Tim Gokey: Absolutely. Thank you very much for having me tonight. And yes, Broadridge is a $20 market cap, global fintech. We power the critical infrastructure behind governance, investing in communications. We connect every broker, dealer, asset manager, investor and public company. And we clear and settle ten, $9 trillion of trades every day. So it does give us a unique vantage point. And one of the things that I think would be interesting to your viewers, is there's this sort of activity on the top of the market that we've been talking about and we've been hearing about in the first segment of the show - But that its built on a much broader underlying megatrend around the democratization of investing. And one of the things that we see, one of the ways we actually get paid is by the number of individual positions. If you own one share of IBM or 100 shares as one position and that continues to grow over over a decade high single digits. But last year it grew 26% and the year that ended in June, the 12 months ended, June, it grew 18%. And when you look into which positions grew, there are some of those so called meme stocks, but it's all the positions. And of that 18, the mean stocks only accounted for something like 1%. So there's this very broad based growth in retail investing. And and that that is a it's a long term trend. So it's not just what's happening right now. It's really what's been happening over quite a while.
Dominic Chu: So Tim, you know, I mean, I'm not that old, right? But I am in I'm a middle aged man. I remember early on in my investing career having all of those mailings. Right, the proxy voting procedures. I have to send these things back again, there was a prepaid stamped envelope on there for you to send things back. There was not a lot of retail participation at all at that level. We relied on the mutual fund managers that managed our money to kind of make those votes and everything else. Do you feel as though the times have shifted a bit? Do you think that folks like you, others have their individual voices heard more as shareholders than we have in the decades past?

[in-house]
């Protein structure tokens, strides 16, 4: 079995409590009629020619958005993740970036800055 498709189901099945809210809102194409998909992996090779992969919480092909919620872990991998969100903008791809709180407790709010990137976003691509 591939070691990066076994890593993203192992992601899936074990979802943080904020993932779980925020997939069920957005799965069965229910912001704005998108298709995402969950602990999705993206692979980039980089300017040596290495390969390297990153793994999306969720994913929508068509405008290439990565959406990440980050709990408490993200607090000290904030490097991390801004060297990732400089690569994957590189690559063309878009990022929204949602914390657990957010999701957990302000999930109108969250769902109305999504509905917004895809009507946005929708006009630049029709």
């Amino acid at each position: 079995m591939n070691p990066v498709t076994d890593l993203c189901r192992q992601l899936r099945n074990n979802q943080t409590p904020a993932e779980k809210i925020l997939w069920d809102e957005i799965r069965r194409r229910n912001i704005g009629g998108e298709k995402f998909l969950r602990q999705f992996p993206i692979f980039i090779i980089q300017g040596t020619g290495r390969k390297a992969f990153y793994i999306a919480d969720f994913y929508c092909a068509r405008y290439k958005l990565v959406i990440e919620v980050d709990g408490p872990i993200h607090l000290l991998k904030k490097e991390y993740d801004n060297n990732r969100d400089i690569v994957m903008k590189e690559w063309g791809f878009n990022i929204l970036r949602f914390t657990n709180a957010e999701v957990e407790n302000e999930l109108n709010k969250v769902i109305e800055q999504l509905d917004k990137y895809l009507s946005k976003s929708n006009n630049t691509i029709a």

Tim Gokey: Yeah, I think that is a real opportunity and for your listeners to think like owners versus be a trader, but be an owner too. And it's interesting when you mentioned the paper side of it, because one of the things we worked with our clients to is really increase the digital aspect of it. This past year, 86% of all the activity was digital, 97% of the votes were returned electronically. And one of the things we did for investors was upgrade our proxy vote app right on the phone. You can vote with one click. You can set preferences to be alerted for topics that you might be interested in terms if there's a proposal related to one of the companies you own. So it really is making it easier for retail investors to get engaged.
Dominic Chu: And Tim, before we let you go, one of the things you mentioned, the app and technology being a big driver of having shareholder voices heard, what do you envision that shareholder voice looking like in the next five or ten years? Is it more active or does it kind of get drowned out by the fact that people use ETFs more than they ever have in the past?
Tim Gokey: You know, I think the mix between funds and individual stock picking, I think it's going to be tension back and forth. And what you see is when everything goes to passive and then that creates more ability to have alpha through active management. But if we take a sort of a five year view, I think we really are saying we do because we get all these positions and we really have great insight into who the investors are. We're really beginning to see that shift of the assets from the so called silent generation to younger investors, smaller accounts, and you can really see that and that sort of $30 trillion that we've been talking about probably for ten years - you're really beginning to see it move, which I think is empowering new investors in the market.
Dominic Chu: All right. Tim Gokey, CEO of Broadridge Financial, thank you very much, sir. Have a nice weekend.
Tim Gokey: Thank you.
Dominic Chu: All right. We're going.